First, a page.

I was told it takes 8 hours to walk around the lake and if I wanted to get in a boat to go across the lake then it would be very expensive. As I am on a tight budget, I avoided the boat ride. I did learn that around the lake are 29 different communities and they depend on the lake for their survival. To survive they subsistence farm the surrounding forest and they fish.

Lake Bosumtwi, Ghana, Kumasi, fishing, over-harvesting, deforestation, climate change

These are the famous boats of Lake Bosumtwi. As the lake  is considered sacred, villagers do not allow metal to touch the lake so the men use these wooden planks in order to fish. Imagine casting nets off a surfboard… that’s pretty much what it is like. Like many areas of Africa, deforestation is a serious problem in this area. They villagers are cutting down the trees faster than they can grow and the impact has been devastating. The result is that the lake is drying up. Long story short, less trees means less water retention in the environment and increased surface area. The water in the lake is slowly evaporating away. So it goes.

Has anyone noticed the incredible lack of frogs in each post?

Normally I would be posting many, many photos of frogs (normally that is ALL I post). However:
1. It is not the best time to find frogs in Ghana… still the dry season here.
2. I have had little time to go out and search for frogs!

Lake Bosumtwi, Ghana, Kumasi, fishing, over-harvesting, deforestation, climate change

At the lake I was determined to find some frogs! Along the lake there are shallow depressions that fill with water and aquatic vegetation. I found many tadpoles and about 3 or 4 species of frogs. Unfortunately frogs are hard to photograph during the day and I was unable to see any up close.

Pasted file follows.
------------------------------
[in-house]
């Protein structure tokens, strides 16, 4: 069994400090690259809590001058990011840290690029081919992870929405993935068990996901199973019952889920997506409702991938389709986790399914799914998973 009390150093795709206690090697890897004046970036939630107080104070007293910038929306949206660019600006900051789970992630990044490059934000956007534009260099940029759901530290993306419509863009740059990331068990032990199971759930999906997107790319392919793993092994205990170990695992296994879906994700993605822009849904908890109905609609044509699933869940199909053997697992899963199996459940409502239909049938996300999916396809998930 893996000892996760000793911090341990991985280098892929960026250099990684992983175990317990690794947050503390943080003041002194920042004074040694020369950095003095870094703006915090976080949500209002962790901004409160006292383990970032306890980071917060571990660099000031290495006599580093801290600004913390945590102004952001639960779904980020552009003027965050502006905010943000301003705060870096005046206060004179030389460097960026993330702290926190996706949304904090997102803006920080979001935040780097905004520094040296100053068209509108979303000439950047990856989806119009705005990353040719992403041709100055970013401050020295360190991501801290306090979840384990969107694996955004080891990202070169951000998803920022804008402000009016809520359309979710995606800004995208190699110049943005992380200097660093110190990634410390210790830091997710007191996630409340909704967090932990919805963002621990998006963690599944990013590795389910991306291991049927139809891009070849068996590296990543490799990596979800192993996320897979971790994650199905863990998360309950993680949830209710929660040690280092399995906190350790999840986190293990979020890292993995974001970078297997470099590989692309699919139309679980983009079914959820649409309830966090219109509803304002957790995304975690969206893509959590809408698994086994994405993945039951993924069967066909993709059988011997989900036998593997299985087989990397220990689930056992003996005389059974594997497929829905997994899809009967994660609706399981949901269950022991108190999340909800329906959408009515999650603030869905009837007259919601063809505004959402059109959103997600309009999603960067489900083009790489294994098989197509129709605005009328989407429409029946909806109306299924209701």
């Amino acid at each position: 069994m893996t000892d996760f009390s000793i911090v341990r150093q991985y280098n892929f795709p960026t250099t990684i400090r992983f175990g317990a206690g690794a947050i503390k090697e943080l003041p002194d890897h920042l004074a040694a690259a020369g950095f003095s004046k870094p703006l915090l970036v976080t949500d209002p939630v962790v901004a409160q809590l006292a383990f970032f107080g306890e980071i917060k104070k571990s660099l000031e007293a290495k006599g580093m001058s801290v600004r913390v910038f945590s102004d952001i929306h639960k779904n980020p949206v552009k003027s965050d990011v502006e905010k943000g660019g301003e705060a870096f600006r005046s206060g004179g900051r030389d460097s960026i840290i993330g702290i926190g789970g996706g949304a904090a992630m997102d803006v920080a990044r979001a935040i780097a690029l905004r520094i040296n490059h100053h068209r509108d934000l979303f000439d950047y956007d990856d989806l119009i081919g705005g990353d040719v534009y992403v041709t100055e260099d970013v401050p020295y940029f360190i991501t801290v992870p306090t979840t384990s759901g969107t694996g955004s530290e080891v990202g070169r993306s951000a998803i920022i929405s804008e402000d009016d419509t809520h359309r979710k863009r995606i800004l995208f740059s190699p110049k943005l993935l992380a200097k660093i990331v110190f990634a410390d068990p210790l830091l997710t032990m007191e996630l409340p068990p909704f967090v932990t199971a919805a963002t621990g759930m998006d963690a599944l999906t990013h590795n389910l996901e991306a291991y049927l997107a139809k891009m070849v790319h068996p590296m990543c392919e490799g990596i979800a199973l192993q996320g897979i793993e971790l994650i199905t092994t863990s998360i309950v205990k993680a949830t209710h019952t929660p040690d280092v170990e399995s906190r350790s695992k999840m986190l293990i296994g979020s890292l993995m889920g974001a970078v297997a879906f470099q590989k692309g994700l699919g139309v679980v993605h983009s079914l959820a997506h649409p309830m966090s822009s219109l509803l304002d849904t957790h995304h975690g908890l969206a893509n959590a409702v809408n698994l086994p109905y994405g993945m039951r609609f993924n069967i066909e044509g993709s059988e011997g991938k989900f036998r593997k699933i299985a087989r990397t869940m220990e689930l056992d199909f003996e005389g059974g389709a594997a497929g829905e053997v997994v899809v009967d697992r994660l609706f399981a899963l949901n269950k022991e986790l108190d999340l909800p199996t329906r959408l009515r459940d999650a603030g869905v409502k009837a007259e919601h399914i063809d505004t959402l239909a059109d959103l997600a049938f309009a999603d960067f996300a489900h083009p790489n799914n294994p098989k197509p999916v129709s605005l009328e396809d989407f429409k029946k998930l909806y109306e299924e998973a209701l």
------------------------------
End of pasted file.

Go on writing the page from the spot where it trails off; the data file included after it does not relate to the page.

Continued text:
Lake Bosumtwi, Ghana, Kumasi, frogs, wildlife, nature

This Tiger Frog evaded my attempts at macro photography. Yeah. You’re safe… for now…

After some frog watching it became apparent that it was time to head indoors.

Lake Bosumtwi, Ghana, Kumasi, fishing, over-harvesting, deforestation, climate change

Rain came and made walking around the lake sub-optimal. So, weather got you down, what are you going to do with your time?

 Lake Bosumtwi, Ghana, Kumasi, beer, beach

Typical Starkey Fashion… have a beer.

I decided to wait out the rain, grab some food, and enjoy a nice, cold beer. I was soon joined by a few guests. These crows are everywhere and they are quite beautiful.

Lake Bosumtwi, Ghana, Kumasi, crow, birds, widlife

Then this adorable invasive species, I mean cat, came by the table and started begging its little brains out. Hard to refuse a million little mews. My friend offered her some food to which it heartily consumed.

Lake Bosumtwi, Ghana, Kumasi, cat, kitty, feral animal, invasive species

I had fun photographing her :3

Lake Bosumtwi, Ghana, Kumasi, cat, kitty, feral animal, invasive species

That’s all for now! Within in the next few days I will finally get to go out into some real rainforest! Updates soon.

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Like my posts? Then consider contributing to my amphibian conservation efforts in Ghana! www.crowdrise.com/savethefrogsghana